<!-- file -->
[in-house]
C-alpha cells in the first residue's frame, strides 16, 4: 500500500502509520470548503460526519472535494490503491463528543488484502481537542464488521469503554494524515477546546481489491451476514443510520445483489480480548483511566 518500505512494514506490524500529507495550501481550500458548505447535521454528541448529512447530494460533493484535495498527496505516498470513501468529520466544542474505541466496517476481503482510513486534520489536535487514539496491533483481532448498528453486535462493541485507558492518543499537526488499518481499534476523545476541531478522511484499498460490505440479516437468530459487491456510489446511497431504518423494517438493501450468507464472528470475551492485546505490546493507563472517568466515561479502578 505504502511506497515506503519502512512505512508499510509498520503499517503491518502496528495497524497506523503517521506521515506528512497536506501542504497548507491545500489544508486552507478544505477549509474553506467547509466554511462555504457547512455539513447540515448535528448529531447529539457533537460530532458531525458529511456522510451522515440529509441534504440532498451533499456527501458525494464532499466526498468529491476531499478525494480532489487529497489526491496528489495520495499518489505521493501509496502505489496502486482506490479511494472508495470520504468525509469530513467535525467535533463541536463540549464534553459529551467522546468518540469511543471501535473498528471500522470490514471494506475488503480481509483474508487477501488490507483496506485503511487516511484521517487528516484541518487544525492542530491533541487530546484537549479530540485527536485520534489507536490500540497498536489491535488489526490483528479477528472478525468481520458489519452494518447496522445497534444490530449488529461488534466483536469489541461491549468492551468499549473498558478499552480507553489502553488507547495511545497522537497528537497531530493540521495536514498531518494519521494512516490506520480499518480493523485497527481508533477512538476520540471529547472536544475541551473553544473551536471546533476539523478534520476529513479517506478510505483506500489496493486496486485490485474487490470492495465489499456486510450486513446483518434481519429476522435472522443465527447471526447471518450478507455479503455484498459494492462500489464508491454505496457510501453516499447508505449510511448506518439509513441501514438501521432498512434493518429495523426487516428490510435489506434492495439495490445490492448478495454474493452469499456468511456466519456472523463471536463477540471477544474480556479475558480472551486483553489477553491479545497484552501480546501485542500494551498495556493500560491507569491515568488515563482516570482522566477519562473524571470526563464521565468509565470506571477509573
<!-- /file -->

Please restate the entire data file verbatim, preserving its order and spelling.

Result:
[in-house]
C-alpha cells in the first residue's frame, strides 16, 4: 500500500502509520470548503460526519472535494490503491463528543488484502481537542464488521469503554494524515477546546481489491451476514443510520445483489480480548483511566 518500505512494514506490524500529507495550501481550500458548505447535521454528541448529512447530494460533493484535495498527496505516498470513501468529520466544542474505541466496517476481503482510513486534520489536535487514539496491533483481532448498528453486535462493541485507558492518543499537526488499518481499534476523545476541531478522511484499498460490505440479516437468530459487491456510489446511497431504518423494517438493501450468507464472528470475551492485546505490546493507563472517568466515561479502578 505504502511506497515506503519502512512505512508499510509498520503499517503491518502496528495497524497506523503517521506521515506528512497536506501542504497548507491545500489544508486552507478544505477549509474553506467547509466554511462555504457547512455539513447540515448535528448529531447529539457533537460530532458531525458529511456522510451522515440529509441534504440532498451533499456527501458525494464532499466526498468529491476531499478525494480532489487529497489526491496528489495520495499518489505521493501509496502505489496502486482506490479511494472508495470520504468525509469530513467535525467535533463541536463540549464534553459529551467522546468518540469511543471501535473498528471500522470490514471494506475488503480481509483474508487477501488490507483496506485503511487516511484521517487528516484541518487544525492542530491533541487530546484537549479530540485527536485520534489507536490500540497498536489491535488489526490483528479477528472478525468481520458489519452494518447496522445497534444490530449488529461488534466483536469489541461491549468492551468499549473498558478499552480507553489502553488507547495511545497522537497528537497531530493540521495536514498531518494519521494512516490506520480499518480493523485497527481508533477512538476520540471529547472536544475541551473553544473551536471546533476539523478534520476529513479517506478510505483506500489496493486496486485490485474487490470492495465489499456486510450486513446483518434481519429476522435472522443465527447471526447471518450478507455479503455484498459494492462500489464508491454505496457510501453516499447508505449510511448506518439509513441501514438501521432498512434493518429495523426487516428490510435489506434492495439495490445490492448478495454474493452469499456468511456466519456472523463471536463477540471477544474480556479475558480472551486483553489477553491479545497484552501480546501485542500494551498495556493500560491507569491515568488515563482516570482522566477519562473524571470526563464521565468509565470506571477509573